Jen Danko: … it’s finding ways to update your website to say, how are you addressing these needs or these concerns. And in our particular space, while customers can purchase online or even in the store, maybe they’re always going to almost have it delivered, right? About 90% of it is probably getting delivered versus coming to pick it up. And so what does that delivery process look like? How do your delivery people stay safe, keep themselves safe, keep our customers safe? Things like that. And so it’s just really trying to constantly find out how consumers are changing their behavior and then how do we address that on the website. I think there’s this misconception that it’s such a small percentage of people, that maybe it’s not worth it, but it’s a lot higher than we realize.
Rob Stott: Yeah. Absolutely. I mean, anecdotally, how prepared do you think… As members are coming to you looking for these types of services and upgrades and changing the way they do things, have they been prepared or is it a lot of work on your guys’ end to sort of get them up to speed on what needs to happen digitally?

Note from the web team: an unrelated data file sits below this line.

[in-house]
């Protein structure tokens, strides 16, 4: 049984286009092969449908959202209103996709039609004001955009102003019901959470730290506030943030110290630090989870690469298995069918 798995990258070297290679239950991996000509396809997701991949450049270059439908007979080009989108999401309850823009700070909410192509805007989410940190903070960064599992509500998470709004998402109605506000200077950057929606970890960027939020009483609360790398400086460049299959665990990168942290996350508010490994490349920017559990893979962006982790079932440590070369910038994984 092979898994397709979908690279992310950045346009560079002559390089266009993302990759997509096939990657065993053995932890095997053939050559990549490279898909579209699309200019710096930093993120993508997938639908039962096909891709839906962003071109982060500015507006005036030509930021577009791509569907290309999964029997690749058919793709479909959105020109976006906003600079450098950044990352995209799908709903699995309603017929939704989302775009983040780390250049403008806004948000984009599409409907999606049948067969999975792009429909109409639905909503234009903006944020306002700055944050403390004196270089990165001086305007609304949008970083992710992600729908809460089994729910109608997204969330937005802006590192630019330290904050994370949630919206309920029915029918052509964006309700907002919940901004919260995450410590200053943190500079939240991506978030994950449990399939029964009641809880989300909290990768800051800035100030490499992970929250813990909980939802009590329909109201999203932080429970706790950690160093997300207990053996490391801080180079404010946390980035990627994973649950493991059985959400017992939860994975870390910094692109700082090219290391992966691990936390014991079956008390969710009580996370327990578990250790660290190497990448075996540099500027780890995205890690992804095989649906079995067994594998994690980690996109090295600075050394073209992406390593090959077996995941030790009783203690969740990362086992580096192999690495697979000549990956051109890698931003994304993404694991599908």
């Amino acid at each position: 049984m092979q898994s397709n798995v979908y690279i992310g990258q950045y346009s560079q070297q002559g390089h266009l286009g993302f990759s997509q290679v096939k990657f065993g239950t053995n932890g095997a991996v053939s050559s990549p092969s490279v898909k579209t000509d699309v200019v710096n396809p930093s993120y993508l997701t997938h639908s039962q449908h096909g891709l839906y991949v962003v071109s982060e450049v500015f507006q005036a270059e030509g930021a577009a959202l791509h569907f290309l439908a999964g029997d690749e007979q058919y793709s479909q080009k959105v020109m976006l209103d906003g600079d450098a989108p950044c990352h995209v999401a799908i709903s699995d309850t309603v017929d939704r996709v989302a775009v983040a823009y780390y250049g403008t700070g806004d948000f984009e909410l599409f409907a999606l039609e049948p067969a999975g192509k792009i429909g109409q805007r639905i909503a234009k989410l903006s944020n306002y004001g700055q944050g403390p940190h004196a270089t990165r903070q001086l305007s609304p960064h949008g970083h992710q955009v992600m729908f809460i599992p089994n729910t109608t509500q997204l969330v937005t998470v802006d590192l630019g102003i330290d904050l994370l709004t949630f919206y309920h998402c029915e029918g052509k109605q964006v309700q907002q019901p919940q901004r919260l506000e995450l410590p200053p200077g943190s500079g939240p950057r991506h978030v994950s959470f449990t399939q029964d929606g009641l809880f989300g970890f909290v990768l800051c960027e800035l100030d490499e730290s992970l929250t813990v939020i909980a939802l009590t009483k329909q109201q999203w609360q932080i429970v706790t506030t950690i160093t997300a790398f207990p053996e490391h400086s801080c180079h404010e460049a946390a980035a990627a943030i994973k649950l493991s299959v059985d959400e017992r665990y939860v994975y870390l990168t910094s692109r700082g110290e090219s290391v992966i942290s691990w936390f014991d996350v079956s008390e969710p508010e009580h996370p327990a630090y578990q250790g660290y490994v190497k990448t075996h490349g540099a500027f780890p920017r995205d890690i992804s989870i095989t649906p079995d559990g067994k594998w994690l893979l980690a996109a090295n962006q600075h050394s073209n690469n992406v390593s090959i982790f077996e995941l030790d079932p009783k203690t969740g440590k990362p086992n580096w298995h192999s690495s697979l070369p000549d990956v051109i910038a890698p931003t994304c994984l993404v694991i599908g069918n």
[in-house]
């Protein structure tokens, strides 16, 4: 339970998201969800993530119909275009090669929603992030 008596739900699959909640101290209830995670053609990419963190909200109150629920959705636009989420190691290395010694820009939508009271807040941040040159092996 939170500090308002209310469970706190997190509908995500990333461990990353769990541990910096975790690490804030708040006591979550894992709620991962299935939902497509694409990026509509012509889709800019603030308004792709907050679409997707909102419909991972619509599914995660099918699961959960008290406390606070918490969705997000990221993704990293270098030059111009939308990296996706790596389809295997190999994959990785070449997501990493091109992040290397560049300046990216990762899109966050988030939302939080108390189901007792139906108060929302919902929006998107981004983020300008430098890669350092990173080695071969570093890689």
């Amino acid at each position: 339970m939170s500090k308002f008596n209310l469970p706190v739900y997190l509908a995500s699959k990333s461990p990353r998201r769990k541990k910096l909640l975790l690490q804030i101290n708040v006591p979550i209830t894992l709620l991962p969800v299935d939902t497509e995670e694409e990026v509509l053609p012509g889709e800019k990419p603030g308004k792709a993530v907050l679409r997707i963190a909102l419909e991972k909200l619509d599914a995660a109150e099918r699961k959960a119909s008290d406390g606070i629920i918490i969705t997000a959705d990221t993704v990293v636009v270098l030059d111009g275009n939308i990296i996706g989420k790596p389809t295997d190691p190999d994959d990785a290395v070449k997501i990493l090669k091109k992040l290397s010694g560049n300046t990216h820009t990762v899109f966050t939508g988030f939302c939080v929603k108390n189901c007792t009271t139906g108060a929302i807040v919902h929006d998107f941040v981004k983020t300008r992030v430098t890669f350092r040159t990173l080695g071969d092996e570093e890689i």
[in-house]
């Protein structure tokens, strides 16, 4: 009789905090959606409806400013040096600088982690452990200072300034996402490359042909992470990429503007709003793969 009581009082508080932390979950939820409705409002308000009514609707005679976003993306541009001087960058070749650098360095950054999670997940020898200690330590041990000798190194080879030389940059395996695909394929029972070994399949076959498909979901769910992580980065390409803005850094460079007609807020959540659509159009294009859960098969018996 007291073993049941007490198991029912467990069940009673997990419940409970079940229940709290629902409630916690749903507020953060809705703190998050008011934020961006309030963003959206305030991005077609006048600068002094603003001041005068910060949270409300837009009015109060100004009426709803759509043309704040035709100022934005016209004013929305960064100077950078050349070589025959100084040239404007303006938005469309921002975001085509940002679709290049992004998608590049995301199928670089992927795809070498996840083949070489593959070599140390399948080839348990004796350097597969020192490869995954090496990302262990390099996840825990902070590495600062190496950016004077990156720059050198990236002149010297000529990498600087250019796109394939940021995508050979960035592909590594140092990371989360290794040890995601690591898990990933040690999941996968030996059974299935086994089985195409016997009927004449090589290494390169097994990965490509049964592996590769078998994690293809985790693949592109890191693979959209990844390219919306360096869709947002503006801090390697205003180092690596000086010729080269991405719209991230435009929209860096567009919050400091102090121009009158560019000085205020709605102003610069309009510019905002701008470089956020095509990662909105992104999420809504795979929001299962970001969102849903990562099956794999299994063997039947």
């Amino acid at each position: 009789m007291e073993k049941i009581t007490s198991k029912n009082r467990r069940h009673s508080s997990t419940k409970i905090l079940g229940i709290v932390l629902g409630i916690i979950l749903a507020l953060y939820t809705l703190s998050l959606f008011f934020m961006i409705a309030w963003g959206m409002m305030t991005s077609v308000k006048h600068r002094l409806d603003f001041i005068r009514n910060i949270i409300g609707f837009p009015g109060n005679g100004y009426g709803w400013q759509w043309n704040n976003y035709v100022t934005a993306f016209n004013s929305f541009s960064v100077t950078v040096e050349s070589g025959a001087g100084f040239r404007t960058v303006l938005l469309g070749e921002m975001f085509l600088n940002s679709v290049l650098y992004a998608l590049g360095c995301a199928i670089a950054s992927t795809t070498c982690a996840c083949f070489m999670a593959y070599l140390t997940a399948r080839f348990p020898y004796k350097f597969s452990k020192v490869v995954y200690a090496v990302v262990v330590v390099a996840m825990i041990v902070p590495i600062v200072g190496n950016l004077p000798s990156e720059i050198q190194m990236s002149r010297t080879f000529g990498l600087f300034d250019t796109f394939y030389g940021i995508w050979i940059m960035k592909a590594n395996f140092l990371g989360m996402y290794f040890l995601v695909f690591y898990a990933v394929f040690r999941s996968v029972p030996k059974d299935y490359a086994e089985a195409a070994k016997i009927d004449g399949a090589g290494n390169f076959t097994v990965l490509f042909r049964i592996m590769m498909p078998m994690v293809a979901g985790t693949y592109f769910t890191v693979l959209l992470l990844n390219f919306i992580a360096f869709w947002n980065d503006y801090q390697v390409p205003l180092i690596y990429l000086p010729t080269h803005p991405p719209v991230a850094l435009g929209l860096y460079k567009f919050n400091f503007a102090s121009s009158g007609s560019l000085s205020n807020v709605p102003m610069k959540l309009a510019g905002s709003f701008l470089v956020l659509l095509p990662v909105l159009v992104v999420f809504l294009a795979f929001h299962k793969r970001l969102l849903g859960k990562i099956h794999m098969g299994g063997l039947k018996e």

Jen Danko: That’s a great question. I think for Site On Time specifically, because we’re more custom solution, a lot of our members were prepared going into the pandemic, but they had to… really had to turn on a dime too and change the overall strategy. I know that with RWS we’ve had a lot of new signups, which is great. And so these retailers, maybe weren’t entirely prepared but moved on quickly, which is great. So there was a solution for them to get there and be able to provide that information. But in terms of Site On Time, it’s really been about, “How do we shift what we’re doing?” For example, pre-pandemic, we were all about store visits. How do we get more customers into our number of stores?